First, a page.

Brian Golden '92

  • Public Servant
    Public Servant
    During four terms in the Mass. House of Representatives, Brian Golden '92 advocated for disabled persons, public education reform and charter schools, and worked to improve the state's economic competitiveness.
    Photo courtesy of Brian Golden '92.
By Rachel Ganong '12

Brian Golden '92 came to Williamsburg, Va., in the fall of 1989 because he wanted to study law in a quiet and quaint locale. While Williamsburg's historic roots and college-town charm exceeded his expectations, his years in law school proved anything but quiet.

Political, personal, and even philosophical battles awaited Golden during his time at William & Mary Law School, all of which prepared him for a career of public service as a soldier, a statesman, and a civil servant in keeping with the school's citizen -lawyer ideal.

He hailed from Allston, Mass., the backyard of Harvard University, bringing with him an undergraduate degree in government from Harvard's ivied halls. "Going away to college was not going away at all," he recalled. "The house I grew up in was closer to Harvard's main campus than many of the dorms."

So when it came time to choose a law school, he wanted something different. "I only looked at places that were far away," he said.

His motivation to go to law school, however, originated close to home. His father, a career police officer, modeled a life of service to people who needed individuals to work on their behalf. "The same things that made my father tick were the same things that pushed me to the law degree," he said. "The question was, 'What are your abilities and how can you harness them for the greater good?'"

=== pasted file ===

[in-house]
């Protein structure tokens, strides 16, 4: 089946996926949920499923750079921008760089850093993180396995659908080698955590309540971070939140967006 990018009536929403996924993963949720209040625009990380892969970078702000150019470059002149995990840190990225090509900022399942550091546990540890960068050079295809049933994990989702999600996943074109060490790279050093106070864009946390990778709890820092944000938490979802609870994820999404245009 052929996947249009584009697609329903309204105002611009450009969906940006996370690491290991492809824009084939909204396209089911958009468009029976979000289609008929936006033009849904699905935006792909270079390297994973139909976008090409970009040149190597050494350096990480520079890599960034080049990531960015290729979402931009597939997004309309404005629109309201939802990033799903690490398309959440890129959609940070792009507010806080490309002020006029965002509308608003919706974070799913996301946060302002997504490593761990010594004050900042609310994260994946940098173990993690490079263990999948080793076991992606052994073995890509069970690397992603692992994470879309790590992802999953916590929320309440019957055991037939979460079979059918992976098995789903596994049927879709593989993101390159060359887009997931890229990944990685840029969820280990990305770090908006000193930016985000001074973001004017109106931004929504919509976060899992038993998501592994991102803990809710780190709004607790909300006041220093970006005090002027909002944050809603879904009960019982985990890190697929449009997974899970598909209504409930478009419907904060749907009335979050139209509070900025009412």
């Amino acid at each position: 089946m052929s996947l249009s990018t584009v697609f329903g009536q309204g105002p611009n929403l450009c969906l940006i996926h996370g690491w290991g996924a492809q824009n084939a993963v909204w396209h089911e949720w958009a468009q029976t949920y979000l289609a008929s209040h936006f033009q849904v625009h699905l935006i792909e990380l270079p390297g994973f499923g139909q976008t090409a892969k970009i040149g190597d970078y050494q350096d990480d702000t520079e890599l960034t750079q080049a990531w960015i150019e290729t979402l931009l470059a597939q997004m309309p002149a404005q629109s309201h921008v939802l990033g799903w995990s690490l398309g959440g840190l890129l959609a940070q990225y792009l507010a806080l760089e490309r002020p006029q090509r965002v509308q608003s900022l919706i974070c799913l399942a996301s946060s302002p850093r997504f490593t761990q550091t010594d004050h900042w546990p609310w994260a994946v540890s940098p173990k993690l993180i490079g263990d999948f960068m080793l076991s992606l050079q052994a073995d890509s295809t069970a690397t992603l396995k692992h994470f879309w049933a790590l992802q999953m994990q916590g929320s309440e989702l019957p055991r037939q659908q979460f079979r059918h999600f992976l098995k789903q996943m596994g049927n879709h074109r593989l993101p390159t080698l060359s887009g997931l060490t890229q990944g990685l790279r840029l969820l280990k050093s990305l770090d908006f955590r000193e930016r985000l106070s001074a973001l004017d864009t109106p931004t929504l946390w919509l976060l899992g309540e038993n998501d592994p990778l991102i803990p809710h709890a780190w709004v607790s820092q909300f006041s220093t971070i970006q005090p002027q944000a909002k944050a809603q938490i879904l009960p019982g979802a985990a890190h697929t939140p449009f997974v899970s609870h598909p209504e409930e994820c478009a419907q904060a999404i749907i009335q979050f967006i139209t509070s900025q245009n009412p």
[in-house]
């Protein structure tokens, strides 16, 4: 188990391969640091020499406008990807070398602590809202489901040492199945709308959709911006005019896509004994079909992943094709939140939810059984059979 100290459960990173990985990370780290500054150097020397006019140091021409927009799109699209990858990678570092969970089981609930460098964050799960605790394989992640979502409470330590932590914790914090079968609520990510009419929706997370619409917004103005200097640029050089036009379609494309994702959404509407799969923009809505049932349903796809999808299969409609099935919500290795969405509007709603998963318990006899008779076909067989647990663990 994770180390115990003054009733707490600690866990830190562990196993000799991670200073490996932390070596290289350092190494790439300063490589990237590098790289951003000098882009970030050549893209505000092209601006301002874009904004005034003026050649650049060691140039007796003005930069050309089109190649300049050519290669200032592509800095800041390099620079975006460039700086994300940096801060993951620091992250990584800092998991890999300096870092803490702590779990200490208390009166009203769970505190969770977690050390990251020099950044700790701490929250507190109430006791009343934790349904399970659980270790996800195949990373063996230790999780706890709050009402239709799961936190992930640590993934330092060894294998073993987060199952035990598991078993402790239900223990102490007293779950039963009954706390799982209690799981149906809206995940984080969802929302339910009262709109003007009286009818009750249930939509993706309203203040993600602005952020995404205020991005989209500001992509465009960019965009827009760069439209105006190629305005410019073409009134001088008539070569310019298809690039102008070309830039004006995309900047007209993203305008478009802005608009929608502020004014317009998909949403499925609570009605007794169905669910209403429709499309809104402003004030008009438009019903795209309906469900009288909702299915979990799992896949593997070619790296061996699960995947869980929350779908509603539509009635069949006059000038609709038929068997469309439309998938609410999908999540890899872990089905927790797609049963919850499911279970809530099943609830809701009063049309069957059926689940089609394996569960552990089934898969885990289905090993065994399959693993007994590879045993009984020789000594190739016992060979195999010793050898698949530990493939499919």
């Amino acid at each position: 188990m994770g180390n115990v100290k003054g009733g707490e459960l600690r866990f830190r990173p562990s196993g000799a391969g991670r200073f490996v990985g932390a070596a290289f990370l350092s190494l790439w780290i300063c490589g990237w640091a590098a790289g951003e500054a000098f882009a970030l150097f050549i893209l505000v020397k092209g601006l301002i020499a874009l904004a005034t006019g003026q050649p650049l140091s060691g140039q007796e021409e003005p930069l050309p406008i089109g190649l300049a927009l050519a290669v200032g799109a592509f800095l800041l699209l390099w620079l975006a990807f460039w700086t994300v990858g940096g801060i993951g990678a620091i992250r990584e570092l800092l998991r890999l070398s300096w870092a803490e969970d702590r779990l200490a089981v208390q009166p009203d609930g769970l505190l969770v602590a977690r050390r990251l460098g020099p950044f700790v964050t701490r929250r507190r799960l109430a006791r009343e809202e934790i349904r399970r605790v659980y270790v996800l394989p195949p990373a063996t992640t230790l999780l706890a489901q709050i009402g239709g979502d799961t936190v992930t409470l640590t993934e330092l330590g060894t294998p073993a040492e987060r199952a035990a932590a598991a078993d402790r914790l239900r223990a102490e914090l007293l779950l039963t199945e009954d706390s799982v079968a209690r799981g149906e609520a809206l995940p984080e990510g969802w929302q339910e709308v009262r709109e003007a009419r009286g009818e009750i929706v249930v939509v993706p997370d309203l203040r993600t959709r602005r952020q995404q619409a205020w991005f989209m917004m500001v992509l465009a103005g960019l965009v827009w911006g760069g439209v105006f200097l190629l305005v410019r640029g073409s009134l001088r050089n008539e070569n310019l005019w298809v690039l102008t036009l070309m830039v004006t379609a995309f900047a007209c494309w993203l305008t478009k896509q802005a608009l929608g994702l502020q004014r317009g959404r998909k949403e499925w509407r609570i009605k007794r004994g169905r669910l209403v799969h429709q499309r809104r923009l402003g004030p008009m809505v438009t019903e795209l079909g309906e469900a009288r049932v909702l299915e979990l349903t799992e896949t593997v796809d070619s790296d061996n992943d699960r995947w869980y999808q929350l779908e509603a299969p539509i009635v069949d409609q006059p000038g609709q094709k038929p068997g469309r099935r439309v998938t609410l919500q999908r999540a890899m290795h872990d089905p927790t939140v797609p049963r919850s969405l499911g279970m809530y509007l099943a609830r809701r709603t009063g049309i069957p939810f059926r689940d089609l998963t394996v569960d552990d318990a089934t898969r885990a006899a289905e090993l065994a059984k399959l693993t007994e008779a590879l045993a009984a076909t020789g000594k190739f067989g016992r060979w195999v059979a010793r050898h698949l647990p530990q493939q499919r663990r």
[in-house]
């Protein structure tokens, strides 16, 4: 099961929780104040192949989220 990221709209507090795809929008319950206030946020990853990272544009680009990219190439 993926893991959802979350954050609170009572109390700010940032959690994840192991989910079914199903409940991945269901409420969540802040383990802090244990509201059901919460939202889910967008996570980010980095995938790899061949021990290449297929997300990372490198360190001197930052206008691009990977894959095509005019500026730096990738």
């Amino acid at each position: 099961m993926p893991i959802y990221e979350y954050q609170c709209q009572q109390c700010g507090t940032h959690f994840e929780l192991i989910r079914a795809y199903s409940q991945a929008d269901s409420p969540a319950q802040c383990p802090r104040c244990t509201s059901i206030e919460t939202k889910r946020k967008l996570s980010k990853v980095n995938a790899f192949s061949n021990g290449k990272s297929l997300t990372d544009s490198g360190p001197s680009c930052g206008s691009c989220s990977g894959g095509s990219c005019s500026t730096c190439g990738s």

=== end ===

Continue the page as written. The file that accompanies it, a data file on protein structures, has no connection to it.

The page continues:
When his father died at age 50 during Golden's second semester of law school, Golden was shaken. Quintessential law school concepts like consideration for contracts seemed inconsequential in light of bigger questions he faced. Another blow came when he took a sabbatical from his studies after his first year to pursue election to the Massachusetts State House. After a summer knocking on doors and calling voters, Golden lost the election.

Returning to law school would pose another challenge.

"I just lost my father, and I just lost this election. These are big things, and what I'm reading about is not," Golden said, recalling his frame of mind his second year of law school. "But with the passage of time the importance of that legal skill set revealed itself." Discouraged and not sure if he'd ever run for public office again, Golden pressed on in his studies.

In the months that followed, Golden developed an appreciation for relationships essential to any career, he said. The intimate size of the Law School allowed him to foster lasting friendships with classmates, such as his roommate, Richard Brooks, who spent his first summer managing Golden's campaign. Professors such as Dave Douglas would chat with him about legal history, the evolution of legal systems, and the rule of law, topics he would encounter repeatedly throughout his professional career.

"When I think of William & Mary, I think of my friends there," Golden said. "In so many ways, I learned that getting through demanding, difficult times would require supportive friends, and I had that there."

It was a lesson that would serve him well after he was accepted into the Army JAG Corps upon graduation. The opportunity aligned with his desire to serve the public and to carry on his father's legacy of public service.

Golden spent more than three years as an active duty Army lawyer. When the opportunity presented itself to re-enter the civilian world, he took it, becoming General Counsel for the Sheriff's Department in Boston. But he continued to serve the Army in the Reserves, traveling to Iraq to ensure U.S. compliance with the Geneva Conventions at detention facilities.

"The Red Cross is the arbitrator of the Geneva Conventions," Golden said. "I would accompany them and answer questions about our processes and make sure I was prepared to address any issues that were raised." He also reviewed files of Iraqi detainees alleged to present an imminent threat against coalition forces to determine if the charges had evidentiary grounds. Deciding who stayed in the detention facilities and who left proved a difficult and demanding task. "This might be a really, really bad guy, but I don't have any evidence," Golden recalled. "It's a complicated world, and you do the best you can to bring some kind of semblance of due process, understanding that you'll never know for sure that you got it right."